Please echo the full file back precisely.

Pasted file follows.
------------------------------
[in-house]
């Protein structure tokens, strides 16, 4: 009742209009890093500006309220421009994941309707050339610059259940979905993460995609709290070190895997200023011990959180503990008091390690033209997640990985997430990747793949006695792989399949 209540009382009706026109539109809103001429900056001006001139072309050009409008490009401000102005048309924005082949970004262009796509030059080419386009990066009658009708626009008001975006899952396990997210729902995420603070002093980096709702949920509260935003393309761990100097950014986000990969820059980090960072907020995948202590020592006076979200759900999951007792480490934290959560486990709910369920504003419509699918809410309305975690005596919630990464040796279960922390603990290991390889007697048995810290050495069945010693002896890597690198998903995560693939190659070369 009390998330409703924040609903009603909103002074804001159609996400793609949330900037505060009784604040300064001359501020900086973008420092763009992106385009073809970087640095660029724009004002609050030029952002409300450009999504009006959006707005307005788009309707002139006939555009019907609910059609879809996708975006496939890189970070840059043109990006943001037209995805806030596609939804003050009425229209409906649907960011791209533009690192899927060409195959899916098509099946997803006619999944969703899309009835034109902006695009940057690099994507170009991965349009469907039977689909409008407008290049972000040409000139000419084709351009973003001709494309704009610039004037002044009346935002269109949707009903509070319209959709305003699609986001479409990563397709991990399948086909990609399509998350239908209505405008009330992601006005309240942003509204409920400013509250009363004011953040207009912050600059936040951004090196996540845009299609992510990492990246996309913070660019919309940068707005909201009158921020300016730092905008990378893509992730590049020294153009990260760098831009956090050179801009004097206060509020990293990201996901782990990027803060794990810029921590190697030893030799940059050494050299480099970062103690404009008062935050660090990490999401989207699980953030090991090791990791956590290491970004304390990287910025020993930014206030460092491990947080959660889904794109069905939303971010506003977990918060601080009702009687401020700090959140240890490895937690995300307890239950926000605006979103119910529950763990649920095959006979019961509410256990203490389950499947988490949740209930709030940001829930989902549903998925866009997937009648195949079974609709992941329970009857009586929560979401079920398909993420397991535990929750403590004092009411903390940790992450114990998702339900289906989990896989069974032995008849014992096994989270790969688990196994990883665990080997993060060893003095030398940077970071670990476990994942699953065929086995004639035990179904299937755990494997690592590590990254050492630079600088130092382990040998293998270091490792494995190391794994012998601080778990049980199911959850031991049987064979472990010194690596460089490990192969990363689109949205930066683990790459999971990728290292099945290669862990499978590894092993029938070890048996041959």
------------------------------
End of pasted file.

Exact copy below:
[in-house]
């Protein structure tokens, strides 16, 4: 009742209009890093500006309220421009994941309707050339610059259940979905993460995609709290070190895997200023011990959180503990008091390690033209997640990985997430990747793949006695792989399949 209540009382009706026109539109809103001429900056001006001139072309050009409008490009401000102005048309924005082949970004262009796509030059080419386009990066009658009708626009008001975006899952396990997210729902995420603070002093980096709702949920509260935003393309761990100097950014986000990969820059980090960072907020995948202590020592006076979200759900999951007792480490934290959560486990709910369920504003419509699918809410309305975690005596919630990464040796279960922390603990290991390889007697048995810290050495069945010693002896890597690198998903995560693939190659070369 009390998330409703924040609903009603909103002074804001159609996400793609949330900037505060009784604040300064001359501020900086973008420092763009992106385009073809970087640095660029724009004002609050030029952002409300450009999504009006959006707005307005788009309707002139006939555009019907609910059609879809996708975006496939890189970070840059043109990006943001037209995805806030596609939804003050009425229209409906649907960011791209533009690192899927060409195959899916098509099946997803006619999944969703899309009835034109902006695009940057690099994507170009991965349009469907039977689909409008407008290049972000040409000139000419084709351009973003001709494309704009610039004037002044009346935002269109949707009903509070319209959709305003699609986001479409990563397709991990399948086909990609399509998350239908209505405008009330992601006005309240942003509204409920400013509250009363004011953040207009912050600059936040951004090196996540845009299609992510990492990246996309913070660019919309940068707005909201009158921020300016730092905008990378893509992730590049020294153009990260760098831009956090050179801009004097206060509020990293990201996901782990990027803060794990810029921590190697030893030799940059050494050299480099970062103690404009008062935050660090990490999401989207699980953030090991090791990791956590290491970004304390990287910025020993930014206030460092491990947080959660889904794109069905939303971010506003977990918060601080009702009687401020700090959140240890490895937690995300307890239950926000605006979103119910529950763990649920095959006979019961509410256990203490389950499947988490949740209930709030940001829930989902549903998925866009997937009648195949079974609709992941329970009857009586929560979401079920398909993420397991535990929750403590004092009411903390940790992450114990998702339900289906989990896989069974032995008849014992096994989270790969688990196994990883665990080997993060060893003095030398940077970071670990476990994942699953065929086995004639035990179904299937755990494997690592590590990254050492630079600088130092382990040998293998270091490792494995190391794994012998601080778990049980199911959850031991049987064979472990010194690596460089490990192969990363689109949205930066683990790459999971990728290292099945290669862990499978590894092993029938070890048996041959």